Ragweed Allergies Treated With New Once-A-Day Pill
May 8, 2013

New Pill Could Provide Relief From Ragweed Allergy Symptoms

redOrbit Staff & Wire Reports - Your Universe Online

A once-a-day pill containing high levels of a specific ragweed pollen protein has proven effective in relieving the symptoms experienced by those allergic to the flowering plants, claims new research published Tuesday in the Journal of Allergy and Clinical Immunology.

Tests conducted by an international team of experts discovered that treatment with the drug, which contained protein Ambrosia artemisiifolia major allergen 1, helped block runny nose, sneezing, nasal congestion and itchy eyes typically experienced by ragweed allergy sufferers. Their work also demonstrated that the pill, which is placed under a person´s tongue in order to be absorbed, reduced the need for anti-allergy drugs for symptom relief.

According to the researchers, this is the first and largest multicenter, double-blind, randomized, controlled trial of its kind to analyze the effectiveness of sublingual immunotherapy in dealing with ragweed allergy symptoms.

The study, which began in April 2010 and was funded by the pharmaceutical company Merck (which produces the medication being tested), showed a 27 percent decrease in overall symptoms and the need for antihistamines and other anti-allergy medications in those who took a pill containing 12 units of the allergen, the researchers said.

“During peak ragweed season, the roughly two-week period between August and October when pollen counts are highest, symptoms and medication use dropped 24 percent,” they added. “If the pill wins approval from the US Food and Drug Administration, it could serve as a more convenient, less painful option than weekly or monthly allergy shots. The pill also presents fewer potential side effects than allergen injections.”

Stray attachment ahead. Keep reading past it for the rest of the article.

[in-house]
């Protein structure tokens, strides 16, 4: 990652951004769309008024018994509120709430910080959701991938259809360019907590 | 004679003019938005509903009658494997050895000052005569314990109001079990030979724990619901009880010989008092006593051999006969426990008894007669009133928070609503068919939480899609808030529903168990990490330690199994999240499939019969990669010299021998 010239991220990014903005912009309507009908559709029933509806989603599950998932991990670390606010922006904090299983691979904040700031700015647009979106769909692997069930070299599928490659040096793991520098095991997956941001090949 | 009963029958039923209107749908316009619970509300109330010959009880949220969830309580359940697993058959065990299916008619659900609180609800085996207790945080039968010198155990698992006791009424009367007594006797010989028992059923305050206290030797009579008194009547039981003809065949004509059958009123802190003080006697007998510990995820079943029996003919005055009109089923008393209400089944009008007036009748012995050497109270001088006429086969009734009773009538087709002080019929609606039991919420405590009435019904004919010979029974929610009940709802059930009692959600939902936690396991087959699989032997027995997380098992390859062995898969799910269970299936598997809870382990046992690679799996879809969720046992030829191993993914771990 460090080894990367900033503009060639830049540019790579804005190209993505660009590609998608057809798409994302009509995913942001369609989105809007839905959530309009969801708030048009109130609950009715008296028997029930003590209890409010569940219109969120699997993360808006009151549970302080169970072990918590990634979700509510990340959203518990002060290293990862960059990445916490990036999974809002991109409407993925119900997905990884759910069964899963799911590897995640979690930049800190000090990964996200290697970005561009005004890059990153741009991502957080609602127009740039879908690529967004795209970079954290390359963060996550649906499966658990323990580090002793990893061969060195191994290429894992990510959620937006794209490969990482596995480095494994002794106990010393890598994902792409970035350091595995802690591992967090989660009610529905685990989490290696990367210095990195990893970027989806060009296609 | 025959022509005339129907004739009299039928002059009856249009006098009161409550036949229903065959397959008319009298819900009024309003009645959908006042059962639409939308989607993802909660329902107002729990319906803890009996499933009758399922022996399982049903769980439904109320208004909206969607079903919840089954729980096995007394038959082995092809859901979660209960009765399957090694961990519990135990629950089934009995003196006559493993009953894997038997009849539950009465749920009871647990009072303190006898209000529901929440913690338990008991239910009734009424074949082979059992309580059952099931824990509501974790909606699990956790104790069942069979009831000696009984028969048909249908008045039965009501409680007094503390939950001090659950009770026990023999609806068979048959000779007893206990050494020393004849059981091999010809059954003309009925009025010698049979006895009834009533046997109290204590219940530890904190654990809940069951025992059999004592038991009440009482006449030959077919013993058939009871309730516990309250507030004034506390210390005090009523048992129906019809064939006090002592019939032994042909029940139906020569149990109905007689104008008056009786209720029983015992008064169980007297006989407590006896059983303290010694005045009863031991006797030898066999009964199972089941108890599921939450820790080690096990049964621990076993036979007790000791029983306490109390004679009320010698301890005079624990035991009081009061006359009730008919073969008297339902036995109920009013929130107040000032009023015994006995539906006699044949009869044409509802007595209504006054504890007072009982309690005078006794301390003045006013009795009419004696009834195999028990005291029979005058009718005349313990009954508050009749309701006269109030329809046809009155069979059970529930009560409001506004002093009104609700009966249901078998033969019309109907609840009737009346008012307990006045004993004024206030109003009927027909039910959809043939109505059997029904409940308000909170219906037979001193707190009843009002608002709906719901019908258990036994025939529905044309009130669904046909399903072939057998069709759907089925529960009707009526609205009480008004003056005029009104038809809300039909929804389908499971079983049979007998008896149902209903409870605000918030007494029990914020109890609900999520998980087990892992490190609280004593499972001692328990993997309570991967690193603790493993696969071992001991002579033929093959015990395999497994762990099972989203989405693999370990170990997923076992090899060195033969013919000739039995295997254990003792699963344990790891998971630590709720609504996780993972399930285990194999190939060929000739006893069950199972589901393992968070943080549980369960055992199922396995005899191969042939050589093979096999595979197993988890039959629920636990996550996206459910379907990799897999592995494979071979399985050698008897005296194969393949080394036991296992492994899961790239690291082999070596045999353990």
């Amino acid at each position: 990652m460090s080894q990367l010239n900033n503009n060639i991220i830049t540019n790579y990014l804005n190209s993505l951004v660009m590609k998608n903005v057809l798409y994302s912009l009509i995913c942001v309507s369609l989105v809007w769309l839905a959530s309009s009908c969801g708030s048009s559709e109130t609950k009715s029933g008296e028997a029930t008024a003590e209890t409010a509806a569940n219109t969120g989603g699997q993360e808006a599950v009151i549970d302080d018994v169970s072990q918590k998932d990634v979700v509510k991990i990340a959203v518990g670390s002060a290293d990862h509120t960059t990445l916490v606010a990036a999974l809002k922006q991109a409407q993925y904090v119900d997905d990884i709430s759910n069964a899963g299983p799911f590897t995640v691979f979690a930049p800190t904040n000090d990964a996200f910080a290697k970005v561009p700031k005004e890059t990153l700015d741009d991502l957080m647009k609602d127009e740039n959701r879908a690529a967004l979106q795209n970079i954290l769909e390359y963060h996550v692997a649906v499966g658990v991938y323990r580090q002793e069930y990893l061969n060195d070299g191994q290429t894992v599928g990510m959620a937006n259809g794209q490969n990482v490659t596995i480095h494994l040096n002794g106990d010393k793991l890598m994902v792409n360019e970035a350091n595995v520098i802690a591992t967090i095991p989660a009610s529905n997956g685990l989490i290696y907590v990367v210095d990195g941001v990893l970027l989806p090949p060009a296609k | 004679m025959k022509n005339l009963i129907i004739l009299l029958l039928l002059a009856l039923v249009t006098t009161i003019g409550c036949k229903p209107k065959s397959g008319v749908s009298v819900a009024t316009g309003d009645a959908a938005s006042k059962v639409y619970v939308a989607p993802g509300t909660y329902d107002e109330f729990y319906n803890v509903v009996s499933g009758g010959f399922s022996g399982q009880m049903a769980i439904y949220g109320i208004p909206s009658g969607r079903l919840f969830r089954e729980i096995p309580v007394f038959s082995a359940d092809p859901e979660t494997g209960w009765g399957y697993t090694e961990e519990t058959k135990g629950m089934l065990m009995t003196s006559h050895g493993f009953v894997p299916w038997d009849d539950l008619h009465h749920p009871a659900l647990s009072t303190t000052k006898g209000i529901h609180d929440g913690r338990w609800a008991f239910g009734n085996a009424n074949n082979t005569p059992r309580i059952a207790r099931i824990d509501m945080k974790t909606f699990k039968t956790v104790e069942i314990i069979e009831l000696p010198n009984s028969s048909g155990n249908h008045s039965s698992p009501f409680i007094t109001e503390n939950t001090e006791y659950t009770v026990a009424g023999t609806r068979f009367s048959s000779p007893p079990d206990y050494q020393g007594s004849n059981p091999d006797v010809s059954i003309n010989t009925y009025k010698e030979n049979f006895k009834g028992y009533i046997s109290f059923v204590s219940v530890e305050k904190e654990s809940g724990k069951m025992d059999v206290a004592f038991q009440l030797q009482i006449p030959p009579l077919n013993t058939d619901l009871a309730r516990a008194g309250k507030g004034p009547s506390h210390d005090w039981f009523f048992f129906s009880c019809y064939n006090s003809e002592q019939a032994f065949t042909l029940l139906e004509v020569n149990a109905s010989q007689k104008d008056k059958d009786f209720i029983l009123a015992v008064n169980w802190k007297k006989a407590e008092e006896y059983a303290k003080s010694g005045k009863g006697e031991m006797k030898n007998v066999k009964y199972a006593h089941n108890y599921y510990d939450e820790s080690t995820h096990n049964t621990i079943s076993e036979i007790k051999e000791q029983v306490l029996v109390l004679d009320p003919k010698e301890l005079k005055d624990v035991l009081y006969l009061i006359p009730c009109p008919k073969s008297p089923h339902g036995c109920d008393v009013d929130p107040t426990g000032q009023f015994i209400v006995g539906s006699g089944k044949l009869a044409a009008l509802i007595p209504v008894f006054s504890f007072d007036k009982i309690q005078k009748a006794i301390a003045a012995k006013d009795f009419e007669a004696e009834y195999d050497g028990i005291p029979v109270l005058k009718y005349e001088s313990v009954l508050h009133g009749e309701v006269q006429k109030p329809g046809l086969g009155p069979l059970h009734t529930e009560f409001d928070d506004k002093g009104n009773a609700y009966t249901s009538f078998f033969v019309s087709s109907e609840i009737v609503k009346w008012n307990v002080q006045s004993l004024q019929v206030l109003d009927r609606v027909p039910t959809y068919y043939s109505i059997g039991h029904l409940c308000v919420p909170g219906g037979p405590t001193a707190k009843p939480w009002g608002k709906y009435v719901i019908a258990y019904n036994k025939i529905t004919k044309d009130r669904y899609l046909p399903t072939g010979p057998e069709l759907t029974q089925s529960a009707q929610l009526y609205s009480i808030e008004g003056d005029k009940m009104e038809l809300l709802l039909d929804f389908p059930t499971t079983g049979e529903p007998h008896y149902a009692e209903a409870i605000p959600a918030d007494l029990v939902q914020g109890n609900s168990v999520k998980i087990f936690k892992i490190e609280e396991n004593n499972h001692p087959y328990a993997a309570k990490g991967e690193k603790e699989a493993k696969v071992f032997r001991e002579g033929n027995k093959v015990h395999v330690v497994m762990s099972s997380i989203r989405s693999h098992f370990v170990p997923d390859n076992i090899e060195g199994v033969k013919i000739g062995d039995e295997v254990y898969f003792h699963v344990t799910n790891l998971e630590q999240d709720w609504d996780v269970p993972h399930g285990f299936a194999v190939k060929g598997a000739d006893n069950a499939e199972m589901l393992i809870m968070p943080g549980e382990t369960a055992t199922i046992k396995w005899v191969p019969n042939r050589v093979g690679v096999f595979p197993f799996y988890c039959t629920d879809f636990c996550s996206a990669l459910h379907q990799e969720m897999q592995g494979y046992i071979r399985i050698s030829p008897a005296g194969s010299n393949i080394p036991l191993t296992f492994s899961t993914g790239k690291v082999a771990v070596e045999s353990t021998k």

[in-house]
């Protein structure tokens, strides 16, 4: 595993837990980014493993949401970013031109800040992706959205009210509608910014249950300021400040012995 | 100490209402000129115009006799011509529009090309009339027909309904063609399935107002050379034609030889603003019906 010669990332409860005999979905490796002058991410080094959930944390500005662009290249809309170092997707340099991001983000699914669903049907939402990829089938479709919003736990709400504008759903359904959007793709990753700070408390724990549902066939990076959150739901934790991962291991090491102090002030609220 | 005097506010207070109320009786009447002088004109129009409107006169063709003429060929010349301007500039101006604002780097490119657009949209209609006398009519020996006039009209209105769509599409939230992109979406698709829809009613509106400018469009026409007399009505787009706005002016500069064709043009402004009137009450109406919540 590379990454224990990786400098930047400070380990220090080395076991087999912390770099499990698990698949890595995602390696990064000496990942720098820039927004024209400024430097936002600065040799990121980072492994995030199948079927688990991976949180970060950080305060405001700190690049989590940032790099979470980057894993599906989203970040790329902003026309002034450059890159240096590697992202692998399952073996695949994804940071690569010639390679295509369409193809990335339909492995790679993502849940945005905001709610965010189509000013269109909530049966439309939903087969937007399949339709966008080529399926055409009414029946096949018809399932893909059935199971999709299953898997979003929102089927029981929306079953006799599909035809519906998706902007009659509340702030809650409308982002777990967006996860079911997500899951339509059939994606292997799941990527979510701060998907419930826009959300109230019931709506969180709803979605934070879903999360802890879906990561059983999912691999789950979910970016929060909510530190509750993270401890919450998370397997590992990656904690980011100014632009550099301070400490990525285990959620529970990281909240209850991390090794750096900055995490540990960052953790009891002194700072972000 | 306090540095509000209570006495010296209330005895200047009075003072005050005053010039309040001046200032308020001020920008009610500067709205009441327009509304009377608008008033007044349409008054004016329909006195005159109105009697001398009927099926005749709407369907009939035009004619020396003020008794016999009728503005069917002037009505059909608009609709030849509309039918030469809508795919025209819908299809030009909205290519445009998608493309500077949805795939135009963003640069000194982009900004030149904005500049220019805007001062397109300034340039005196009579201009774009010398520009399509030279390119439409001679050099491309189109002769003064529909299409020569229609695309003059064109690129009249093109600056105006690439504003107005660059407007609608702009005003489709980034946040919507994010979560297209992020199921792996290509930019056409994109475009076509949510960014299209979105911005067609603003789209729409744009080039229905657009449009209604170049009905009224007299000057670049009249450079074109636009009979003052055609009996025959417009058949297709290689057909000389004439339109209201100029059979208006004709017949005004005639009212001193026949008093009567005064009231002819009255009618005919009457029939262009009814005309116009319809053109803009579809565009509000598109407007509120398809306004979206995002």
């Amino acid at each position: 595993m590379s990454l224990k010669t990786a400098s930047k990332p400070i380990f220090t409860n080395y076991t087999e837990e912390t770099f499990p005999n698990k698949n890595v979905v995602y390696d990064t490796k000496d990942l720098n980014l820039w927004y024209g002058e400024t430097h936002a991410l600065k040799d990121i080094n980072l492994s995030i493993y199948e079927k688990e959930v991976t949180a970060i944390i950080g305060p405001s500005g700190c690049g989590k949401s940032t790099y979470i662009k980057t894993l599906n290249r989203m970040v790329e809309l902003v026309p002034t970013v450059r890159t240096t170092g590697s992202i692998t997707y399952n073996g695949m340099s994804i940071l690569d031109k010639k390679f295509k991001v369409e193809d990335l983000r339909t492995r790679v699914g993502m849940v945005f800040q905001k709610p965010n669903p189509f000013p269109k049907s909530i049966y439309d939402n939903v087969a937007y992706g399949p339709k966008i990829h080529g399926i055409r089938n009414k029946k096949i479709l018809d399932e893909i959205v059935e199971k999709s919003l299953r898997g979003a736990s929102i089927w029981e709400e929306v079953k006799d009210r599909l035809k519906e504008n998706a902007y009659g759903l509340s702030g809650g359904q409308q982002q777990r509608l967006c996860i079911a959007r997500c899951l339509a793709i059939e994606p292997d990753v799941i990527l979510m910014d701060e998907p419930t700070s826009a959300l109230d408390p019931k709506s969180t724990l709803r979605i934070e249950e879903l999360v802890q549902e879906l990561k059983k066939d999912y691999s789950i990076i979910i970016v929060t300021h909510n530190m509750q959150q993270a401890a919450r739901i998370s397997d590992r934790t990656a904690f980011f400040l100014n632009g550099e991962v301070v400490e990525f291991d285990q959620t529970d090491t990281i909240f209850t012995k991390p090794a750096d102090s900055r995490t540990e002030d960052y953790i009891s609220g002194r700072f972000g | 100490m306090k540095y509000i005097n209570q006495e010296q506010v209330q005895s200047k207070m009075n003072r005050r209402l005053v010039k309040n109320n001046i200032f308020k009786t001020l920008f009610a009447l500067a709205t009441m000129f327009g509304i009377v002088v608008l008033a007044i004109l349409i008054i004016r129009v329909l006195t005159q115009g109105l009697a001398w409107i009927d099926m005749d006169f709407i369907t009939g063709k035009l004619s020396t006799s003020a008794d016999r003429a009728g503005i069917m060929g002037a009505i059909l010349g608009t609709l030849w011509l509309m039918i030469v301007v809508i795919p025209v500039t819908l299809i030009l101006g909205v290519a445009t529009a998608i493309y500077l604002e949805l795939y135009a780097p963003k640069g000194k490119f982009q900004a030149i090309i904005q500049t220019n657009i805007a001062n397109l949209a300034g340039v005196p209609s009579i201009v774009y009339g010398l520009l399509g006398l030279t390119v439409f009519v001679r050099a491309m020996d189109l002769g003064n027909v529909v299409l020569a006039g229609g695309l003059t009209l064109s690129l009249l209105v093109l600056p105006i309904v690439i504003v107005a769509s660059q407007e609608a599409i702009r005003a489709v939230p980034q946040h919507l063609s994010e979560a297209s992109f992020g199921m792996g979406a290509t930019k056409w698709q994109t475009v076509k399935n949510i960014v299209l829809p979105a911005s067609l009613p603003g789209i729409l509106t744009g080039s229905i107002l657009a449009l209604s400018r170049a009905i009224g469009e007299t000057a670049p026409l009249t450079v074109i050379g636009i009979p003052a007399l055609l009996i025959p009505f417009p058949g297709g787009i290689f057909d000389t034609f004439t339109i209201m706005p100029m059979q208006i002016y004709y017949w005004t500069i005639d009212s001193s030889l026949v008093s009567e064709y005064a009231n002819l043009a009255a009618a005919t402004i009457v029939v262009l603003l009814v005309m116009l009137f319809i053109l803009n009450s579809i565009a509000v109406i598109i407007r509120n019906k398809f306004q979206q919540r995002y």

“Our results show this oral tablet for ragweed allergy is highly effective and well-tolerated, and offers considerable relief from what many allergy sufferers consider the most agonizing part of the year,” lead study investigator Dr. Peter Creticos, an associate professor at the Johns Hopkins University School of Medicine, said in a statement.

Nearly 800 men and women from the US, Canada, Hungary, Russia and the Ukraine participated in the year-long study. Each of them were randomly assigned to take either a placebo, or one of three different strengths (low, medium, or high) of the tablet being tested. Neither the subjects nor the researchers themselves knew which dose of the pill or placebo each participant was taking, and the patients kept track of their symptoms and medication use through journals that were later reviewed by the researchers.

“Physicians treating ragweed allergy sufferers may soon have an alternative to the current approach to managing ragweed allergy, which usually involves weekly or monthly visits to the doctor's office for allergy shots and carries the risk of swelling and pain at the injection site, plus risk of anaphylactic shock,” Creticos said.

No major adverse side-effects occurred during the study, the Johns Hopkins professor said, though mild throat irritation, itchy tongue and swollen lips were observed in some patients. Creticos also said that he and his colleagues have begun studies focused on other forms of treatment for the condition, including ragweed allergy drops and one method that will involve inserting a small amount of the allergen into the middle layers of the skin.